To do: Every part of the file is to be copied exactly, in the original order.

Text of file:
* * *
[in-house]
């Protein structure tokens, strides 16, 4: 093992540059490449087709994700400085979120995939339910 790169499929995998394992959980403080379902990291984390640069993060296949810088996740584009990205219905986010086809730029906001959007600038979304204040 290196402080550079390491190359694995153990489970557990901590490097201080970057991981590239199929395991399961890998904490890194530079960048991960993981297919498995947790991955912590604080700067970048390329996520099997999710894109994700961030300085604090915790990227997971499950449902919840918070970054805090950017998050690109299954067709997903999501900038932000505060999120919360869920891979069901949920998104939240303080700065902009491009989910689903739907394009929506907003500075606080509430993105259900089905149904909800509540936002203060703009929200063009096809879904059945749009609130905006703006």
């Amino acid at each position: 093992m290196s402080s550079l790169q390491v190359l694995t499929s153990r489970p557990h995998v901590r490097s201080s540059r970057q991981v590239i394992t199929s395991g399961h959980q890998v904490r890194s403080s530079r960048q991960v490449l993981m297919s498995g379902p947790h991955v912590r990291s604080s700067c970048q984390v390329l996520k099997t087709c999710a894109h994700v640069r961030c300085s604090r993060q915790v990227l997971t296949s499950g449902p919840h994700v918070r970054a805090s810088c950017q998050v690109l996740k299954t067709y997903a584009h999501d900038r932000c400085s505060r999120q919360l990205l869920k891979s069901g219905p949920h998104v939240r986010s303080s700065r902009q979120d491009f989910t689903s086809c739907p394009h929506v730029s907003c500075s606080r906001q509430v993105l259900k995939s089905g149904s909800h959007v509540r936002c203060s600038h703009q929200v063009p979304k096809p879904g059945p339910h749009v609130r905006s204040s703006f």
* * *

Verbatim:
[in-house]
């Protein structure tokens, strides 16, 4: 093992540059490449087709994700400085979120995939339910 790169499929995998394992959980403080379902990291984390640069993060296949810088996740584009990205219905986010086809730029906001959007600038979304204040 290196402080550079390491190359694995153990489970557990901590490097201080970057991981590239199929395991399961890998904490890194530079960048991960993981297919498995947790991955912590604080700067970048390329996520099997999710894109994700961030300085604090915790990227997971499950449902919840918070970054805090950017998050690109299954067709997903999501900038932000505060999120919360869920891979069901949920998104939240303080700065902009491009989910689903739907394009929506907003500075606080509430993105259900089905149904909800509540936002203060703009929200063009096809879904059945749009609130905006703006």
């Amino acid at each position: 093992m290196s402080s550079l790169q390491v190359l694995t499929s153990r489970p557990h995998v901590r490097s201080s540059r970057q991981v590239i394992t199929s395991g399961h959980q890998v904490r890194s403080s530079r960048q991960v490449l993981m297919s498995g379902p947790h991955v912590r990291s604080s700067c970048q984390v390329l996520k099997t087709c999710a894109h994700v640069r961030c300085s604090r993060q915790v990227l997971t296949s499950g449902p919840h994700v918070r970054a805090s810088c950017q998050v690109l996740k299954t067709y997903a584009h999501d900038r932000c400085s505060r999120q919360l990205l869920k891979s069901g219905p949920h998104v939240r986010s303080s700065r902009q979120d491009f989910t689903s086809c739907p394009h929506v730029s907003c500075s606080r906001q509430v993105l259900k995939s089905g149904s909800h959007v509540r936002c203060s600038h703009q929200v063009p979304k096809p879904g059945p339910h749009v609130r905006s204040s703006f």